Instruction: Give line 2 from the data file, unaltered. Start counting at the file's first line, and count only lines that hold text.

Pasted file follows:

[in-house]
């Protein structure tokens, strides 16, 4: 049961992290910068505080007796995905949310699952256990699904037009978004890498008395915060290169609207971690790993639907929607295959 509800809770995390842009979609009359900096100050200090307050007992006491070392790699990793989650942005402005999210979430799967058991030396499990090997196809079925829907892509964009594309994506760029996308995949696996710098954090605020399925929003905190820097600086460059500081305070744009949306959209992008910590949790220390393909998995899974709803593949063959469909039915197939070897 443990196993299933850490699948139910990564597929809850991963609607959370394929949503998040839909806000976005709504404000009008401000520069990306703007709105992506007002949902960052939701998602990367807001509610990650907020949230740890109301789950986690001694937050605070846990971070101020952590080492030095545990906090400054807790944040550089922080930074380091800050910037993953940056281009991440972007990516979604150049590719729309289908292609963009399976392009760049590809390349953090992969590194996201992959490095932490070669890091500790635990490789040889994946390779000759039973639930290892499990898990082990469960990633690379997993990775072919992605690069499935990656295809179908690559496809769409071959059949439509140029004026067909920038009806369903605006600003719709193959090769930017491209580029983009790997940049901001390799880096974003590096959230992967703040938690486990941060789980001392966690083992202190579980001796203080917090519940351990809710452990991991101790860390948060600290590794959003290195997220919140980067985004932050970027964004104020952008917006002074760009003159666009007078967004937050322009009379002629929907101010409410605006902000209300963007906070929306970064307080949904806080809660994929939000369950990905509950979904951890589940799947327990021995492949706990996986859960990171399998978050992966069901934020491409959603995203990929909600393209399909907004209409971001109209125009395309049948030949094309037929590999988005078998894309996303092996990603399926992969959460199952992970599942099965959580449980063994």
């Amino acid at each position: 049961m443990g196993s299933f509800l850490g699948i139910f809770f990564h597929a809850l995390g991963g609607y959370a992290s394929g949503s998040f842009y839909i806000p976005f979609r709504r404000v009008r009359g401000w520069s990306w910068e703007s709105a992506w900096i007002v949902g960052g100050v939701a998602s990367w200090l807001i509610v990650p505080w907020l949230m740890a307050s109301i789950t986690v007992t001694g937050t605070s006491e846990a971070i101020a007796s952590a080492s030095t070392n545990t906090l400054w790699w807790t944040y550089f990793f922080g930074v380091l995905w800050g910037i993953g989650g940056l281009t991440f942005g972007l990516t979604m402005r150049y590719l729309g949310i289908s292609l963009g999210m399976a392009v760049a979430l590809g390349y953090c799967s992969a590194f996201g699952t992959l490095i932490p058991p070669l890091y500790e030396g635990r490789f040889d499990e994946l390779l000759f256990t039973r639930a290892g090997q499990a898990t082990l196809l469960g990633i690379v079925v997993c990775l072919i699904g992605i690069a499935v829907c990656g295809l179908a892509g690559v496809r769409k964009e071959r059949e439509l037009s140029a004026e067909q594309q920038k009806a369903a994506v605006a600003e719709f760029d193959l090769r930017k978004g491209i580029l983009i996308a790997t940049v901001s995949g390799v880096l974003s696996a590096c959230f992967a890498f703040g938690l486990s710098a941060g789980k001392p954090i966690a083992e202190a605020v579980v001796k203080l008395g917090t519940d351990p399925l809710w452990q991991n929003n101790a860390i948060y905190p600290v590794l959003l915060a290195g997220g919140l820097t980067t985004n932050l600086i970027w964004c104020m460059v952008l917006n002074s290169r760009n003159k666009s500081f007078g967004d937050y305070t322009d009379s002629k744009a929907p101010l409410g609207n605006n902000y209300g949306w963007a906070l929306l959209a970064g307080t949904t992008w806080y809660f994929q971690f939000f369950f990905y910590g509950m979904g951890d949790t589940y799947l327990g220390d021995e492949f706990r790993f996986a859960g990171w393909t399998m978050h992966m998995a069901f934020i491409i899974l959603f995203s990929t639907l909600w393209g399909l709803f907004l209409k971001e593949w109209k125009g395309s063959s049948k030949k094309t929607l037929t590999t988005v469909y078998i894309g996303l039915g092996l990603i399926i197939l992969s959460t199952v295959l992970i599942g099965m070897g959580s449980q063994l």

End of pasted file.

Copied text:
């Protein structure tokens, strides 16, 4: 049961992290910068505080007796995905949310699952256990699904037009978004890498008395915060290169609207971690790993639907929607295959 509800809770995390842009979609009359900096100050200090307050007992006491070392790699990793989650942005402005999210979430799967058991030396499990090997196809079925829907892509964009594309994506760029996308995949696996710098954090605020399925929003905190820097600086460059500081305070744009949306959209992008910590949790220390393909998995899974709803593949063959469909039915197939070897 443990196993299933850490699948139910990564597929809850991963609607959370394929949503998040839909806000976005709504404000009008401000520069990306703007709105992506007002949902960052939701998602990367807001509610990650907020949230740890109301789950986690001694937050605070846990971070101020952590080492030095545990906090400054807790944040550089922080930074380091800050910037993953940056281009991440972007990516979604150049590719729309289908292609963009399976392009760049590809390349953090992969590194996201992959490095932490070669890091500790635990490789040889994946390779000759039973639930290892499990898990082990469960990633690379997993990775072919992605690069499935990656295809179908690559496809769409071959059949439509140029004026067909920038009806369903605006600003719709193959090769930017491209580029983009790997940049901001390799880096974003590096959230992967703040938690486990941060789980001392966690083992202190579980001796203080917090519940351990809710452990991991101790860390948060600290590794959003290195997220919140980067985004932050970027964004104020952008917006002074760009003159666009007078967004937050322009009379002629929907101010409410605006902000209300963007906070929306970064307080949904806080809660994929939000369950990905509950979904951890589940799947327990021995492949706990996986859960990171399998978050992966069901934020491409959603995203990929909600393209399909907004209409971001109209125009395309049948030949094309037929590999988005078998894309996303092996990603399926992969959460199952992970599942099965959580449980063994």